Newly crowned Rookie of the Year Carlos Correa was the first player chosen in baseball’s 2012 draft. It’s still possible for the second pick of that draft to earn the top rookie honor, too.
An ESPN.com column this week that attempts to project next year’s Rookie of the Year candidates — Twins righthander Jose Berrios and Korean slugger Byung-ho Park among them — states that Byron Buxton, chosen one spot behind Correa in 2012 (and 30 ahead of Berrios) is not eligible for the 2016 award. That’s incorrect.
A player forfeits rookie eligibility once he exceeds 130 at-bats, pitches 50 innings or spends 45 days on the 25-man roster, according to MLB rules. But September games (when the roster is expanded to 40) and time on the disabled list do not count toward the 45-day maximum.
Buxton spent 13 days with the Twins in June before going on the DL, and 12 more after being recalled from Rochester in August, which means he stayed well below the 45-day limit. And his at-bats? Buxton had 129 — just one fewer than the maximum allowed.
It’s odd that at-bats, and not plate appearances, determines eligibility, since identical amounts of playing time can produce different numbers of at-bats. Buxton, for instance, had 138 plate appearances in 2015, but he drew six walks, was hit by a pitch and executed two sacrifice bunts. If he had swung at two more ball fours, or if he had swung away instead of bunting, Buxton would not be a rookie in 2016.
But that’s the rule, and the Twins confirmed Buxton’s status with Major League Baseball, just to be certain. It matters to the team not for any competitive reason, but for commercial ones — promoting a player as the league’s top rookie helps draw attention and sell tickets. And fans certainly respond enthusiastically to the addition of promising young talent, as Miguel Sano, Eddie Rosario and Tyler Duffey proved last season.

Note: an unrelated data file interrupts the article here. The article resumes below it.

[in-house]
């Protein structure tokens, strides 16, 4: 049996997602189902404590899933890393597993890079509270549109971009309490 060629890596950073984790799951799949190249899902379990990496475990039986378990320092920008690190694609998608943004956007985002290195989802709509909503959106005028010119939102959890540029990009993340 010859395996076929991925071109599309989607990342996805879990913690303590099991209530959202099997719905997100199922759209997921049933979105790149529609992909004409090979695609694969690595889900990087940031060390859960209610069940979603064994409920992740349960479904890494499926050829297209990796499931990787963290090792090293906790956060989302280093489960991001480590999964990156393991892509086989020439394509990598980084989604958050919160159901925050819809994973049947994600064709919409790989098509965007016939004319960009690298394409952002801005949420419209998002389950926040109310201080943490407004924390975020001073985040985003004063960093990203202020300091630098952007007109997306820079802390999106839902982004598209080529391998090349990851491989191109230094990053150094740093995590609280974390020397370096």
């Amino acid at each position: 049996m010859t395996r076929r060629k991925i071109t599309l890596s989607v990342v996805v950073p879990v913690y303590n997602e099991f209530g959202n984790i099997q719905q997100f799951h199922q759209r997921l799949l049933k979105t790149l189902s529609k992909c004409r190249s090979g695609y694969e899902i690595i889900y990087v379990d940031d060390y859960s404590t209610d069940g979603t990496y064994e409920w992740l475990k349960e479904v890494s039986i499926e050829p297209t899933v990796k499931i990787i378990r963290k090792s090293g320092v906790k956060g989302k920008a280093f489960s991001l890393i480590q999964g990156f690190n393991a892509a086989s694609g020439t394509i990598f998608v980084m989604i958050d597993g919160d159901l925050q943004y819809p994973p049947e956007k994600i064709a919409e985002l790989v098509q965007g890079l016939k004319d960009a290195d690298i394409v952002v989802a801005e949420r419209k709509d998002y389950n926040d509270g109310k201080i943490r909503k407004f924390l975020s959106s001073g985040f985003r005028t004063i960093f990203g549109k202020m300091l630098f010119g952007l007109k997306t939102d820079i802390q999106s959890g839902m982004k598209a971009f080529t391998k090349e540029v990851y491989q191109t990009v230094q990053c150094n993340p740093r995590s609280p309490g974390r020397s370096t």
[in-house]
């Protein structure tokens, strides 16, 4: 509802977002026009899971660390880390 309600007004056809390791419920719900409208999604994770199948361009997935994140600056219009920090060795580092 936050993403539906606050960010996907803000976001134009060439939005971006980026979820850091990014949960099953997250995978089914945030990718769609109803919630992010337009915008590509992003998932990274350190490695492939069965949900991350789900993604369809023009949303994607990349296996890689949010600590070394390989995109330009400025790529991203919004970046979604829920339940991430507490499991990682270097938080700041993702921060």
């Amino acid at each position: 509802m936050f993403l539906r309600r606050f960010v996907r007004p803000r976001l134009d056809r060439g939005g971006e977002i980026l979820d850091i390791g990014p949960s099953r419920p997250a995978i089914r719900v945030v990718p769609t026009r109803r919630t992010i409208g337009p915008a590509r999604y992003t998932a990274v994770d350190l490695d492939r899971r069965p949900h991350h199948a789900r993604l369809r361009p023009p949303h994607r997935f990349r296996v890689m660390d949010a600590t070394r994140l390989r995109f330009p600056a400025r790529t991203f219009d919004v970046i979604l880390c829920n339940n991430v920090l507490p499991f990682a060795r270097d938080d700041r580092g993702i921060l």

MLB not only corroborated that Buxton remains a rookie, but pointed out one recent (and, the Twins hope, precedent-setting) example: Mike Trout. The Angels’ star outfielder debuted in 2011 (as a 19-year-old!), and batted 135 times. By drawing nine walks, being plunked twice and hitting a sacrifice fly, Trout’s official at-bat total was just 123, leaving his rookie status intact.
Trout followed up with a 2012 season — 30 homers, 49 stolen bases, among other things — that not only made him a unanimous choice for Rookie of the Year, but also earned him a runner-up finish in Most Valuable Player award voting.
Projecting award-winning play on a soon-to-be-22-year-old outfielder is an unfair level of expectations, of course, especially since Buxton’s brief taste of major-league life didn’t go particularly well. But despite the .209 batting average and 44 strikeouts in 46 games, the Twins remain confident that the center fielder is steadily progressing toward stardom.
Whether he gets there in 2016 or not, that ESPN article had this fact correct: The Twins have good reason to be optimistic about their crop of rookies next season, and perhaps even the Rookie of the Year award. In fact, you could make a case that Buxton is only the Twins’ third-best potential candidate for the award, which no Twin has won, or even come particularly close to winning, since Marty Cordova in 1995.
Berrios is one of the most electrifying pitching prospects in baseball, having kept his ERA below 3.00 in three of his four professional seasons, and striking out 175 hitters in 166 innings at Class AA and AAA last season. He’ll be given a chance to make the rotation in spring training, and even if he doesn’t open the season in Minneapolis, he almost certainly will pitch in Target Field sometime next year.
And if Park agrees to a contract with the Twins, the power-hitting Korean will be expected to make an impact on the Twins’ lineup. If he hits even half as many as the 53 home runs he slugged in South Korea last season, he’ll be a strong candidate for the award. At 29, he’s not a conventional rookie, but there is plenty of precedent for Asian veterans winning the award: Kazuhiro Sasaki was 32 when he debuted in 2000, Ichiro Suzuki was 27 the following season, and both Mariners took home the top-rookie trophy.